In the Wii world, change is easy. On Nintendo’s Wii you create a Mii within a virtual world that gives you “pick and choose” options that helps you create the virtual version of you. If you are balding in the real world, in the Mii world an afro is only a click away! But change on our planet is not that easy. In 2 Peter 1, Peter gives us a list of virtues that we need to add to our faith, but how? The key to a growing faith, the key to connecting with God is spiritual discipline. If you want to change it is about deepening – becoming connected to God’s promises and God’s power through spiritual discipline. Listen to audio of “Deepening.”

Audio: Maturing

Ever felt like church can be a childish exercise of religion, a game people play until someone gets hurt? What does it take for the community of faith to facilitate true systemic spiritual growth in people who live actual (that is: stressful, challenging, hectic, normal like yours and mine, sometimes heartbreaking) lives? The church needs to become less mechanical and more organic in its approach to spiritual growth; it needs to scrap programmed models for personal mentoring. This sermon is a part of a series about the future of Ridgecrest Baptist Church and how it as a community of faith will function to help people not only know more about Christ, but also experience Him as they grow and become more like Him. Listen to audio of “Maturing.”

Some Books You Might Want to Read (2)

Here is another list of books you might want to invest in. I try to read a book a week. Seminary makes this a difficult discipline, but I try. When I am really busy I read one of those cardboard books in my daughter’s room. If I feel really motivated I will read two. Elmo can be very philosophical, especially his biography about potty training. So outside of some cardboard Elmo, here is your next trip to the bookstore: The Jesus Way – Eugene Peterson (Highly Recommend) The Contemporaries Meet the Classics on Prayer – Leonard Allen The Path of Celtic Prayer – Calvin Miller Uprising – Erwin McManus The Gospel According to Jesus – John McArthur Culture Shift – Al Mohler Back to Jerusalem – Paul Hattaway There is a God – Anthony Flew (This one is a headache waiting to happen, but a must read!) The Art of Personal Evangelism – Will McRaney Unlearning Church – Michael Slaughter I Am Legend - Richard Matheson (If you read Calvin Miller’s Unfinished Soul he writes a parable entitled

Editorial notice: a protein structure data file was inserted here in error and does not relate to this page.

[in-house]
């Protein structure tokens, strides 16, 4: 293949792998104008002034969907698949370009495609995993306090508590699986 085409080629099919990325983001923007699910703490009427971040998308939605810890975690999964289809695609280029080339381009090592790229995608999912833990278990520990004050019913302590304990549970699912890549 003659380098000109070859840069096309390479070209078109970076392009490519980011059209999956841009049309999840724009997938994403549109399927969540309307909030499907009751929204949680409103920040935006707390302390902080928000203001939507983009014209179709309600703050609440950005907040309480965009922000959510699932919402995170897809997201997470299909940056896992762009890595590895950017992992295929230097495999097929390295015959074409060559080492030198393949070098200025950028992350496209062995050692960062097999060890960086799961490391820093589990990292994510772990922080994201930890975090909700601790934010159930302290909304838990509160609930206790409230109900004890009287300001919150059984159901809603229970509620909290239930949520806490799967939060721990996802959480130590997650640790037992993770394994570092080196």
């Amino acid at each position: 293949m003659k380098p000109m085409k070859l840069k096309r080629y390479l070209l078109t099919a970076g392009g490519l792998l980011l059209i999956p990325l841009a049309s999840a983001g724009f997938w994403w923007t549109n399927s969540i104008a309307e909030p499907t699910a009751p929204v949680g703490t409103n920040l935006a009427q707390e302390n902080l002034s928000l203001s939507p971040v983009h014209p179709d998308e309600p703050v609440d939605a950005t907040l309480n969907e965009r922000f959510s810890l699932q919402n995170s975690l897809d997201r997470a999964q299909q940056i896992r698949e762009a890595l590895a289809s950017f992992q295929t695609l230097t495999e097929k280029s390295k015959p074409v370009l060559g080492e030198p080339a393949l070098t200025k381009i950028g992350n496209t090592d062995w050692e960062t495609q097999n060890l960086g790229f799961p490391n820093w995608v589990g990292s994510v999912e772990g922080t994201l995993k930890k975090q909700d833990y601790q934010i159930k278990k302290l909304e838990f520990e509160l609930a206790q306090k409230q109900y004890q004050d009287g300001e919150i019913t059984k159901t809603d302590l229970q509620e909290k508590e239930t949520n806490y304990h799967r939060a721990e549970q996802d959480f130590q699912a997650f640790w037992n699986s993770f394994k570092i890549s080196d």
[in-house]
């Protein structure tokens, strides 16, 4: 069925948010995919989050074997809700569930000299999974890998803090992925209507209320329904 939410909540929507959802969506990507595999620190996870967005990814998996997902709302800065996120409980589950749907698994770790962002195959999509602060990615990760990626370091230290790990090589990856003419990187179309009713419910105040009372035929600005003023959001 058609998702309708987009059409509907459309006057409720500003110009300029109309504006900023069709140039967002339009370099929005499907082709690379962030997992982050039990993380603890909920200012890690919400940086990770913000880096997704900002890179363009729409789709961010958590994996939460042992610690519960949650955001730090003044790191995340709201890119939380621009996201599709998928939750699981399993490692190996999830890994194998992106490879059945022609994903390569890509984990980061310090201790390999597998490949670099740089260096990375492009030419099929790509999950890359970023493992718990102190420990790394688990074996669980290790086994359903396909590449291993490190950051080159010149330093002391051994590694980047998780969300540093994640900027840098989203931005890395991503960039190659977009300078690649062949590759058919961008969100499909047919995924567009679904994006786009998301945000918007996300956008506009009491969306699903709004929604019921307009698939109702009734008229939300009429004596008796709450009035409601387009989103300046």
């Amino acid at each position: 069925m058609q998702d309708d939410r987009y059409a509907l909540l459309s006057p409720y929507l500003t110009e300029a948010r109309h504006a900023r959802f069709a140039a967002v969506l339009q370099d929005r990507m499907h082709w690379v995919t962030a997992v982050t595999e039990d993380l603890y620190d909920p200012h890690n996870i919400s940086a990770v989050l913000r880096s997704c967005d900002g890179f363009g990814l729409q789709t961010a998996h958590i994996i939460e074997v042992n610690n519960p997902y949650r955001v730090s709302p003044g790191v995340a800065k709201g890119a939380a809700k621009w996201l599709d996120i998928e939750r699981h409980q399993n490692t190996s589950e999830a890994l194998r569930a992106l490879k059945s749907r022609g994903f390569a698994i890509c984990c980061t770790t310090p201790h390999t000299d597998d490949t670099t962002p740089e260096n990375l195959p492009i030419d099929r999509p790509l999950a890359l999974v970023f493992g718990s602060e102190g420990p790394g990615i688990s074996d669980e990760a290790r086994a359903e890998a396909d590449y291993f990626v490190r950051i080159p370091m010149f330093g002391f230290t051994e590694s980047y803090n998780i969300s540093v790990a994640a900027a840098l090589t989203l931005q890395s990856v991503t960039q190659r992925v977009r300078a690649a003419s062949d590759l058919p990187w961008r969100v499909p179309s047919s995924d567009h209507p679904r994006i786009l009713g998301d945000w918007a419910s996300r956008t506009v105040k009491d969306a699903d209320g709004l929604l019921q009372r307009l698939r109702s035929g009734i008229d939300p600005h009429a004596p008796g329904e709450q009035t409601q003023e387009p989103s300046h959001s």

Audio: Interpretations of Jesus by the Church

The modern American church has done much to tarnish the image of Christ. Whether it be hypocrisy, moral failings, the multitude of denominations, or torturously boring worship services the church has interpreted Christ as a stale religious icon, powerless to touch or change the human soul. But God has chosen to use the church to tell the world about Jesus. So, why church? The church is to be a community of actual people who apply the gospel to their actual lives. The church is not a pretend forest of perfect plastic people, but a community of faith that is far less domesticated, far less sophisticated, and far messier than is often portrayed. The church is to be a petree dish in which the gospel is applied to people who are challenged by the pressures of life, marriage, finances, and faith. It is a place where the grace of God is to be experienced and the goodness of God is to be savored. The church needs to reinvest itself in building authentic relationships and engaging in a communit